Despite his success, Giraudeau kept a low profile and was known for his humble and reserved demeanor. He was widely respected throughout the French entertainment industry and is remembered as one of the most talented and versatile performers of his generation.
Read more about Bernard Giraudeau on Wikipedia »
Bernard Arcand (April 18, 1945 Deschambault-Grondines-January 30, 2009 Canada) was a French actor, anthropologist, author, teacher and radio personality.
He died caused by cancer.
Arcand was best known for his work on First Nations culture, particularly his book "Le Jaguar et le Tamanoir," which explored the relationship between indigenous cultures and Western society. He was a professor of anthropology at the Université de Montréal, where he taught for over 30 years. In addition to his academic work, Arcand was a popular radio host and frequent commentator on issues related to indigenous rights and culture in Canada. He was a recipient of numerous awards for his contributions to anthropology and literature, including the Governor General's Award for French language non-fiction. Despite his many accomplishments, Arcand remained committed to learning and sharing knowledge throughout his life, and was widely respected by his colleagues and students.
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Pierre Collet (March 10, 1914 Montrouge-October 30, 1977 Paris) also known as Pierre Colet or Collet was a French actor.
He appeared in over 60 films throughout his career, including "The Longest Day" (1962) and "Mata Hari, Agent H21" (1964). In addition to acting, Collet was also a talented singer, having recorded several albums in the 1950s and 1960s. He was awarded the Legion of Honour in recognition of his contributions to French culture. Collet suffered a fatal heart attack while performing in a play at the Théâtre de la Porte-Saint-Martin in Paris in 1977.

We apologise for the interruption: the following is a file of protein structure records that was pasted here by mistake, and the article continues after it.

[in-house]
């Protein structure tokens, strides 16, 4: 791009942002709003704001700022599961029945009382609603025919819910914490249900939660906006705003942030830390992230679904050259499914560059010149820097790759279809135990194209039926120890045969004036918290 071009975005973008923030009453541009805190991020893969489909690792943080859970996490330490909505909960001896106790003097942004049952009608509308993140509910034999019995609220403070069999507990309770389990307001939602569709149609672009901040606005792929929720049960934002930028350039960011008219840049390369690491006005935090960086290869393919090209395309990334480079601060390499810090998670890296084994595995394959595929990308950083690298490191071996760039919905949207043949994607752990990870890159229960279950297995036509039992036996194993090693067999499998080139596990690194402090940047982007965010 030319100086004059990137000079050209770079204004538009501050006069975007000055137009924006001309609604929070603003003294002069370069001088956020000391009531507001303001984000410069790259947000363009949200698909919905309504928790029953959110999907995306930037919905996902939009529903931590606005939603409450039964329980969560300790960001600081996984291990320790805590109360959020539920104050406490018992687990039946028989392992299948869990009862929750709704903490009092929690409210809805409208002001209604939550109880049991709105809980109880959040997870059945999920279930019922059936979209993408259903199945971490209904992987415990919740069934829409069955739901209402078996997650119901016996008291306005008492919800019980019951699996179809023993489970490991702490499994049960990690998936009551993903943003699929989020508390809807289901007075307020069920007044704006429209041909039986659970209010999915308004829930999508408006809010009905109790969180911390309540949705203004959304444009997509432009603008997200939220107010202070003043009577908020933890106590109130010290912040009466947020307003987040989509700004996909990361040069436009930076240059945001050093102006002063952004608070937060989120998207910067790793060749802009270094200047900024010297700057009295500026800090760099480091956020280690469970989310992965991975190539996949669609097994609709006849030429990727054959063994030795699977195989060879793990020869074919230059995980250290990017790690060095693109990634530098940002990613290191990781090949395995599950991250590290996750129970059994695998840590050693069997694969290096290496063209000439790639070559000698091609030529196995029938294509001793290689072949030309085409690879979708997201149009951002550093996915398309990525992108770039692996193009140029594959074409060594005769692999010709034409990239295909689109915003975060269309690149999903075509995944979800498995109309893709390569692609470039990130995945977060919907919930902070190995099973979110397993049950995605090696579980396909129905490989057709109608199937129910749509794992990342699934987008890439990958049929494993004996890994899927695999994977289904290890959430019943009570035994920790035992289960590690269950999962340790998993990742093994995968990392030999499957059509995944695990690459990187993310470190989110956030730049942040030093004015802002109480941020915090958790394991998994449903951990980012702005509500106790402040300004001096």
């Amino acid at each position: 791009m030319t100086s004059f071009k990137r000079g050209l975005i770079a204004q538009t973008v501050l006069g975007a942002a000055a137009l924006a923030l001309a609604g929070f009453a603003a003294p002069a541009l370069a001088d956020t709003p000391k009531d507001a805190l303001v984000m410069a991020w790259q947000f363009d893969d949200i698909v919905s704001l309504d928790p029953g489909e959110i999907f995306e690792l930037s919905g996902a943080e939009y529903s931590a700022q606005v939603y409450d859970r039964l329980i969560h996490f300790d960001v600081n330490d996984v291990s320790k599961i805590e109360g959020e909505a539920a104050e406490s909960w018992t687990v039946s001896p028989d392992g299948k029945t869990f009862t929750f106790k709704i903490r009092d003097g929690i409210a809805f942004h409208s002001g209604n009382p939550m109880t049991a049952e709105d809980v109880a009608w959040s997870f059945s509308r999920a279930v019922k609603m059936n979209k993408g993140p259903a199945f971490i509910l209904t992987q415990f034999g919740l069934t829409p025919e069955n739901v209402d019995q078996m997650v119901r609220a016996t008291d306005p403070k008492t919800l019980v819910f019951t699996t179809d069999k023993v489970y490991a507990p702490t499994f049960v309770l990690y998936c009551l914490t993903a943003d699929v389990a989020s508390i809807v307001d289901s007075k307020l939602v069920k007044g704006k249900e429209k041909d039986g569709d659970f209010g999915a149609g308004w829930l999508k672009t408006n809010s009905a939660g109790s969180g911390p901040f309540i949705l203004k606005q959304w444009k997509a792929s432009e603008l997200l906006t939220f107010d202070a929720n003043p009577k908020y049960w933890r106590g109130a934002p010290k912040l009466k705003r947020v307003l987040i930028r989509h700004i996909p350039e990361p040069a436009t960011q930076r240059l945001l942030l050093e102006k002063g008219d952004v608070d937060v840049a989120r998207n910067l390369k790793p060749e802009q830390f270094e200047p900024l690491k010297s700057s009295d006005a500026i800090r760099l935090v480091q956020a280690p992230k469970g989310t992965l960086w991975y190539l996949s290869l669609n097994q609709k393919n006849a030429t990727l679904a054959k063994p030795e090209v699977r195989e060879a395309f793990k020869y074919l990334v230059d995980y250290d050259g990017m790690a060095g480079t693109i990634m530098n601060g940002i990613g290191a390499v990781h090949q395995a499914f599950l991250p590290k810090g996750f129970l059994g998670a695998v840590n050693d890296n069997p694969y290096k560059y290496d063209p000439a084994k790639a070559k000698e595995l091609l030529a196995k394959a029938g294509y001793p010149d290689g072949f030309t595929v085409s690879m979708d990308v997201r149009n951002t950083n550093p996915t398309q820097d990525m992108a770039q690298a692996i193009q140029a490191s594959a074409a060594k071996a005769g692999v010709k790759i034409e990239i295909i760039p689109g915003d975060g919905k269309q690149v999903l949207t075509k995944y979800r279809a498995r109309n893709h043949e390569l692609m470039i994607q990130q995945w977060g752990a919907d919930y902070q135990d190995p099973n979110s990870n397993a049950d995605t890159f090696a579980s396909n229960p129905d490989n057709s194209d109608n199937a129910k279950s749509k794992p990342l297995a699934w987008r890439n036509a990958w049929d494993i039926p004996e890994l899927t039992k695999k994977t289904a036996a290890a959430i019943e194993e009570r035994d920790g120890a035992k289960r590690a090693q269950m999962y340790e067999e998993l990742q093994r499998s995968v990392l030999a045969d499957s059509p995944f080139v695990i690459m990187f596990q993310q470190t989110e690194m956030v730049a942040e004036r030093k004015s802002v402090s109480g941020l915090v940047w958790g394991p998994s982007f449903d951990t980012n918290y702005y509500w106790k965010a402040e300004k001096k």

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Jean Le Poulain (September 12, 1924 Marseille-March 1, 1988 Paris) was a French actor.
He made his acting debut on stage in 1946, and later became a prominent figure in the French theater scene. Some of his notable performances include those in plays like "The Misanthrope" by Molière and "Rhinocéros" by Eugène Ionesco.
Le Poulain also acted in several French films, starting with "Les dieux du dimanche" in 1948. He appeared in many popular French films such as "Le Capitaine Fracasse" (1961), "The Sleeping Car Murders" (1965), and "Le coup de sirocco" (1979).
In addition to his work as an actor, Le Poulain was also a director and producer of several plays. He was made an Officer of the National Order of Merit in France for his contributions to the arts.
Le Poulain died in 1988 in Paris at the age of 63. His legacy remains as one of the most respected actors of his time in France.
Read more about Jean Le Poulain on Wikipedia »
Jean Boyer (June 26, 1901 Paris-March 10, 1965 Paris) a.k.a. Boyer, Jean was a French film director, screenwriter, songwriter, film producer, actor and film score composer.
Jean Boyer was born in Paris in 1901 and had an illustrious career in the French film industry. He began working in the industry as a screenwriter before transitioning to directing and producing films. Throughout his career, he directed over 100 films, and was known for his witty comedies and romantic dramas. In addition to his work behind the camera, Boyer was also a talented songwriter and composed music for many of his films. He acted in a handful of films as well, often making appearances in small roles. Boyer's films were popular in France and were also well-received internationally. He passed away in Paris in 1965, leaving behind a rich legacy in French film.